With special regard to both the preferred cylindrical coordinate system and the preferred rescan sequence it may be noted that because several previously-scanned voxels are typically contiguous to a given presently-written voxel, the issue can arise as to which of these contiguous voxels is to be first chosen for resequencing in the event that two or more satisfy the given resequencing criteria. As will become further apparent from the software flowcharts and program listings subsequently presented, priorities in a preferred practice of the invention are set in accordance with an "opportunity-maximization" standard in which the sequencing returns to that voxel which in general will result in the greatest number of previously-scanned voxels being sequenced through again. For example, in the preferred cylindrical system, three previously-scanned voxels will be contiguous to a given general voxel: first, the same-layer, same angular index, previous-radius voxel (inner-square); second, the same-radius, same angular index, previous-layer voxel (subjacent); and third, the same-layer, same-radius, previousangle voxel. In view of the preferred sequencing procedure in which for each radius, all levels are scanned, and for each level all angles are scanned, the order in which the three previous voxels have just been here listed is also an ordinal ranking of the relative number of previous-scanned voxels available in a return to that voxel. The listed order accordingly becomes the general priority hierarchy in which the contiguous voxels are rescanned. It may be noted for the sake of completeness that the procedure is slightly different for corner voxels. Because these voxels do not, strictly speaking, possess the first type of previous contiguous voxel, the rescan at the corners is performed only with respect to the second and third voxel types. As a final related parenthetical note with regard to the corner voxels, it may be observed that while each of the other voxels in a given square possesses only one contiguous, same-level, exterior-square voxel, the corner voxels possess two such exterior, and non-diagonal, contiguities.
The time required for the object-construction process can be significantly reduced by restricting constructional writing to a thin shell which defines the subject surface. If required for support, strength, or rigidity, interior bracing may be provided by including such bracing in the constructional sequence. Toward this end, only the medium at surface-defining voxels is solidified, with remnant unsolidified medium being drained from the volume following the completion of the subject sequencing and solidification. Accordingly, the system 200 includes a drain mechanism for such purposes in the form of tubular anchor 260, the inner channel of which communicates with the non-solidified medium under the reproduced surface.
C. Controller Formatting
To identify non-blocking supportable voxels, a write-control field is established. Basically, the co-ordinate address of each voxel is linked to data bits which include first a status flag W indicative of whether the associated voxel is pattern-designated for writing. Each of the locations also include a second status flag SP indicative of whether the associated voxel is structurally supportable by being disposed volumetrically contiguous to a determinable one of either a support mechanism or a previously-written voxel. Finally, each location is provided with a third status flag PW indicative of whether the medium occupying the voxel has been previously written.
The system's beamed-energy apparatus writes at substantially only those locations which are both pattern-designated (i.e., W=1) and supported (i.e., SP=1). When a voxel is written, the support (SP) flags of volumetrically-contiguous voxels are set to "1", its PW (previously written) flag is set to "1". To effectuate resequencing, so that previously encountered but thenunsupported voxels can be written if now supported, the PW flags of the voxels are utilized. Specifically, previously-sequenced locations are returned to if they are both pattern-specified (W=1) and presently supported (SP=1) but which were not previously written (PW=0) because of not having been supported at the time of said previous sequencing. Sequence-encountered locations which are in previously-written status can be by-passed.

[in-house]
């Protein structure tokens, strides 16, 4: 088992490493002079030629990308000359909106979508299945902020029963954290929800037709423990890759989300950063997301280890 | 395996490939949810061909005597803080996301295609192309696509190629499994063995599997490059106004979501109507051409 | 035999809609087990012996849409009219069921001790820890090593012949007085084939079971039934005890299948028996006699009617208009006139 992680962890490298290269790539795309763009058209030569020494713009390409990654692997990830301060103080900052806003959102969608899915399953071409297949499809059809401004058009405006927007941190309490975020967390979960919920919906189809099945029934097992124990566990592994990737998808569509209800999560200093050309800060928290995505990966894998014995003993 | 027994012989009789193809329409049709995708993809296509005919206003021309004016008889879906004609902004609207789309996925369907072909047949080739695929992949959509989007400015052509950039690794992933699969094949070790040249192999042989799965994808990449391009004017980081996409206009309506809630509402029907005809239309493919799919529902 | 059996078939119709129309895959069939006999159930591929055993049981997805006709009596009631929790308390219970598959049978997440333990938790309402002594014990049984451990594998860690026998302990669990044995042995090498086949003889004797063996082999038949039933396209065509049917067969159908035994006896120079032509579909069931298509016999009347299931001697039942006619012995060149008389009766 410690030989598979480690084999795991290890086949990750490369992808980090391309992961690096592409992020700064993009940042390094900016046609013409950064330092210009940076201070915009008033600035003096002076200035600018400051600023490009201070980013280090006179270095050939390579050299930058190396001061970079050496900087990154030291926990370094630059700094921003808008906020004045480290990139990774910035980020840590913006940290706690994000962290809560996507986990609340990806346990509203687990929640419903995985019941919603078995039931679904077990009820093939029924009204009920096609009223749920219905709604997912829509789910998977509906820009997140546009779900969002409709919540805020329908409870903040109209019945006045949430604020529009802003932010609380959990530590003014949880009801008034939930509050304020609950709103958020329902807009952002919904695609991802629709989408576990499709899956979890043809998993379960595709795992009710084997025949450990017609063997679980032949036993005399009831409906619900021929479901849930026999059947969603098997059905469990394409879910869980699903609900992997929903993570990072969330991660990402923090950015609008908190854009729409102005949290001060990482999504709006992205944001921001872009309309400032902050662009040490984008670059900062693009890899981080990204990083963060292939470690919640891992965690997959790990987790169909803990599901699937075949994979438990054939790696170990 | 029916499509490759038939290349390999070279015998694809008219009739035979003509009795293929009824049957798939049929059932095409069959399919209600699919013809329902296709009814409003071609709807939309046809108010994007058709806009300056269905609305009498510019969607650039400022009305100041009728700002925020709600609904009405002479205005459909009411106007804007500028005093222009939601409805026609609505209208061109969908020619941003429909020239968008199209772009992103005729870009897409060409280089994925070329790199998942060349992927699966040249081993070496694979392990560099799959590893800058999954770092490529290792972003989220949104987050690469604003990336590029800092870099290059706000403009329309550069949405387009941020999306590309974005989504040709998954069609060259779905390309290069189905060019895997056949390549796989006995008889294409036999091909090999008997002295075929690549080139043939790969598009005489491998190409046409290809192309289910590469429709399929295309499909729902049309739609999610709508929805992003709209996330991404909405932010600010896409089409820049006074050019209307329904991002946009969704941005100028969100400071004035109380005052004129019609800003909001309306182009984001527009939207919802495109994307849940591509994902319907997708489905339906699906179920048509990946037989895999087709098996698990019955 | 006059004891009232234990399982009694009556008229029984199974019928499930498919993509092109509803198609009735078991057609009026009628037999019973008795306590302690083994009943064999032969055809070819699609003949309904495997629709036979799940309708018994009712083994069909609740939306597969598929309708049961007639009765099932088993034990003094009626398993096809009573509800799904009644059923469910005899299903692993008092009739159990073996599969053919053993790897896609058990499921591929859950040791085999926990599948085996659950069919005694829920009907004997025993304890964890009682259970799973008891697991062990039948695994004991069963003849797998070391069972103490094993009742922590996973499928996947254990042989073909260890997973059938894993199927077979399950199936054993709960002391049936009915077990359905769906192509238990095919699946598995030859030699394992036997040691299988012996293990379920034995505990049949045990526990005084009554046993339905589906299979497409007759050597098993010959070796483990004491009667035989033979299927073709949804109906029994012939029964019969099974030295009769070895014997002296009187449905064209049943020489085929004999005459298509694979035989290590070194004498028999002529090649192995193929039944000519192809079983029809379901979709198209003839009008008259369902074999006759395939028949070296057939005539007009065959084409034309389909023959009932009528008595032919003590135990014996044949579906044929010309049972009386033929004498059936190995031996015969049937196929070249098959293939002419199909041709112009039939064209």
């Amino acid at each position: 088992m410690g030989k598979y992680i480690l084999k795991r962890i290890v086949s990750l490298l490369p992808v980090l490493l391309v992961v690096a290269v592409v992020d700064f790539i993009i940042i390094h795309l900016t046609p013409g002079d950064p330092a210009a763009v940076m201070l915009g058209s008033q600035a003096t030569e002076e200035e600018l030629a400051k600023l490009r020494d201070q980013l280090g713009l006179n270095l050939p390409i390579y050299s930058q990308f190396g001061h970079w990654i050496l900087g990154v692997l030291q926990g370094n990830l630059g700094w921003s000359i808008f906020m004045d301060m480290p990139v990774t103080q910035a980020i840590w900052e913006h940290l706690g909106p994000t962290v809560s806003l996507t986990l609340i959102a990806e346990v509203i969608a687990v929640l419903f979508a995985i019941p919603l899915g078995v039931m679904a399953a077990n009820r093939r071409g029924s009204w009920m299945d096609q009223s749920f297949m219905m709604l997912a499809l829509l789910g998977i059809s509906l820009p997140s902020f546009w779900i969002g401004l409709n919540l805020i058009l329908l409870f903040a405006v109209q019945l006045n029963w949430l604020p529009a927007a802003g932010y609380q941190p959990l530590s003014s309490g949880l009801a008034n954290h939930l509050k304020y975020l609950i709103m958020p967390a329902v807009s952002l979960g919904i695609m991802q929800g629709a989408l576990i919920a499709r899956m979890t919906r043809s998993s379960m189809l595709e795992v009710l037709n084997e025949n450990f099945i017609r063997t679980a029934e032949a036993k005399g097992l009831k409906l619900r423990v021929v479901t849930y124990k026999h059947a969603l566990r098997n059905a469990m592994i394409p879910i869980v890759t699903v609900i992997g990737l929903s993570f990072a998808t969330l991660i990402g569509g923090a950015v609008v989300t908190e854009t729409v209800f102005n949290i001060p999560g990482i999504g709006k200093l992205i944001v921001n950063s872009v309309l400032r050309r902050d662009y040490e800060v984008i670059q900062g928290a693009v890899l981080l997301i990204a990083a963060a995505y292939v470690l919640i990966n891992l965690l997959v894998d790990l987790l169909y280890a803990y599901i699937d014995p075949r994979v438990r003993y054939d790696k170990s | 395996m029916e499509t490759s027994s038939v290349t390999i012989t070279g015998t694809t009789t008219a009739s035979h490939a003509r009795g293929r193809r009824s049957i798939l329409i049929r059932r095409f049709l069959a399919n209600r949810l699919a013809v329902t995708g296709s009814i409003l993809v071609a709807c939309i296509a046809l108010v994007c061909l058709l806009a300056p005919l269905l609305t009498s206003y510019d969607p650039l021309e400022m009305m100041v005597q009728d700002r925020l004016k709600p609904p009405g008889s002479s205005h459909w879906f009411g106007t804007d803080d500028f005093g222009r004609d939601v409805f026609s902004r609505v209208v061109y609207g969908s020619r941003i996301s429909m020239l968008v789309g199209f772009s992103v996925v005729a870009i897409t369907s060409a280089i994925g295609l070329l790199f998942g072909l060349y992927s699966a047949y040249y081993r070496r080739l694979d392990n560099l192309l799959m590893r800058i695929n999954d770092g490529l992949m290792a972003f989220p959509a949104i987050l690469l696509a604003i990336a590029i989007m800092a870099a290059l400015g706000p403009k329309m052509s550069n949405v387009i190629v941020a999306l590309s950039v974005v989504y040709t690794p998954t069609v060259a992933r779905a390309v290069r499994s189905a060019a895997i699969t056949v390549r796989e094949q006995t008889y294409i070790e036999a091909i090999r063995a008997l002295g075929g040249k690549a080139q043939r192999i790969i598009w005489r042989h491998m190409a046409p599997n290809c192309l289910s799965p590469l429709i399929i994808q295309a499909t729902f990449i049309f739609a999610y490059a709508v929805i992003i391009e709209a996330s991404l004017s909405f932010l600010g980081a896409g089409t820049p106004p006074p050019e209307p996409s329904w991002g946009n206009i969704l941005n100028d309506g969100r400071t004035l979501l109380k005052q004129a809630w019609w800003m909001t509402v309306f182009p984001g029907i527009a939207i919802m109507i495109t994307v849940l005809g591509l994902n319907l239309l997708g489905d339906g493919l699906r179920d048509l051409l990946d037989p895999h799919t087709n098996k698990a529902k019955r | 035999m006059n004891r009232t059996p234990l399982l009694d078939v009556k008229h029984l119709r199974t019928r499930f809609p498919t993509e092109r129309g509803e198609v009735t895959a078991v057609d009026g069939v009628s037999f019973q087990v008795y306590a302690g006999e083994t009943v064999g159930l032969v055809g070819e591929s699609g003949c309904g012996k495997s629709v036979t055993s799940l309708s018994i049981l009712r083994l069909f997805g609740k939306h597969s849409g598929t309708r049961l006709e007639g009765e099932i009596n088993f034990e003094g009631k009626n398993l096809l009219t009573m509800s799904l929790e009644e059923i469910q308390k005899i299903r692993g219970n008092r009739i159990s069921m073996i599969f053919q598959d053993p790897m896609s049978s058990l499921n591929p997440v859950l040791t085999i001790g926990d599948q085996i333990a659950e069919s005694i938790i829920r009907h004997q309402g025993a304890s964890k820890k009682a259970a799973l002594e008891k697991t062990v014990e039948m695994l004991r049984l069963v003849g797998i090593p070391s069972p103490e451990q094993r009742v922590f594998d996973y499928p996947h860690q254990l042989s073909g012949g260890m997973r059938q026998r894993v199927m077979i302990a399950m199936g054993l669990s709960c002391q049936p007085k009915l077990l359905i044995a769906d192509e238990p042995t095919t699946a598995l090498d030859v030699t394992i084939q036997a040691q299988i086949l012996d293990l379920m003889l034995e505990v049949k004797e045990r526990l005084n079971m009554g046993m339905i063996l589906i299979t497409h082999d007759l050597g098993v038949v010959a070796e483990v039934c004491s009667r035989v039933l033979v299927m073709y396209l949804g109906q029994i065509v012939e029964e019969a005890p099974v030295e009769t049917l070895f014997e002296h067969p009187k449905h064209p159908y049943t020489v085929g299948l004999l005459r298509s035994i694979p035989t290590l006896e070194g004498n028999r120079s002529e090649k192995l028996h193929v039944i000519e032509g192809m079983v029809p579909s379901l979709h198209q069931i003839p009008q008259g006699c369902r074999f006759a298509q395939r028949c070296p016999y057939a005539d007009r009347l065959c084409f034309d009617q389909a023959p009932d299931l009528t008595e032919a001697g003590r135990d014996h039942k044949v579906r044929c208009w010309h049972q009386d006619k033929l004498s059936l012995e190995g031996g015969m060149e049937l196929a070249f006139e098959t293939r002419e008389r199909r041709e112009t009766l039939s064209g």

D. Computer Software Routine
1. Program Flowcharts
A computer software routine by means of which a computerized system controller could be configured to implement major aspects of a preferred version of the invention is presented first in overview form in FIG. 5, then in expanded form in FIGS. 6 through 10, and finally in terms of a program in a language quite similar to PL/1, listed below. It will become apparent that the subject flowcharts, especially when considered in conjunction with the foregoing detailed discussion and the following program listing, are largely self-explanatory.
2. Program Listing
A program listing for carrying out the object formation process described herein is found in the patented file as Attachment A, and is incorporated by reference.
While the preceding description was based on an assumed cubical configuration of both the enclosing volume 240 and the individual voxels, it may be equally convenient to operate with a cylindrical volume 240 and voxels that are of wedge, disk, or other naturally formed shapes. The programming sequence for construction may then be based on conventional cylindrical coordinates or any of seversl co-ordinates systems that will suggest themselves to the skilled artesian. The natural relationship of the construction sequence procedures to those applicable to such other co-ordinate systems will similarly be readily apparent to the skilled artesian having the benefit of these teachings and, for brevity, will not be addressed in further detail.
The preceding description has presented, in detail, exemplary preferred ways in which the concepts of the present invention may be applied. Those skilled in the art will recognize that numerous alternatives encompassing many variations may readily be employed without departing from the spirit and scope of the invention as set forth in the appended claims.
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|U.S. Classification||702/16, 365/127, 365/120|
|Jan 10, 1985||AS||Assignment|
Owner name: WESTERN GEOPHYSICAL COMPANY OF AERICA, HOUST0N, TX
Free format text: ASSIGNMENT OF ASSIGNORS INTEREST.;ASSIGNORS:SAVIT, CARL H.;BOONE, RHONDA;DOYLE, MARK;REEL/FRAME:004364/0148;SIGNING DATES FROM 19850107 TO 19850108
|May 11, 1987||AS||Assignment|
Owner name: WESTERN ATLAS INTERNATIONAL, INC., 10,001 RICHMOND
Free format text: ASSIGNMENT OF ASSIGNORS INTEREST.;ASSIGNOR:WESTERN GEOPHYSICAL COMPANY OF AMERICA, A CORP OF DE;REEL/FRAME:004725/0239
Effective date: 19870430
|May 1, 1991||FPAY||Fee payment|
Year of fee payment: 4
|May 1, 1995||FPAY||Fee payment|
Year of fee payment: 8
|May 17, 1999||FPAY||Fee payment|
Year of fee payment: 12
|Apr 3, 2002||AS||Assignment|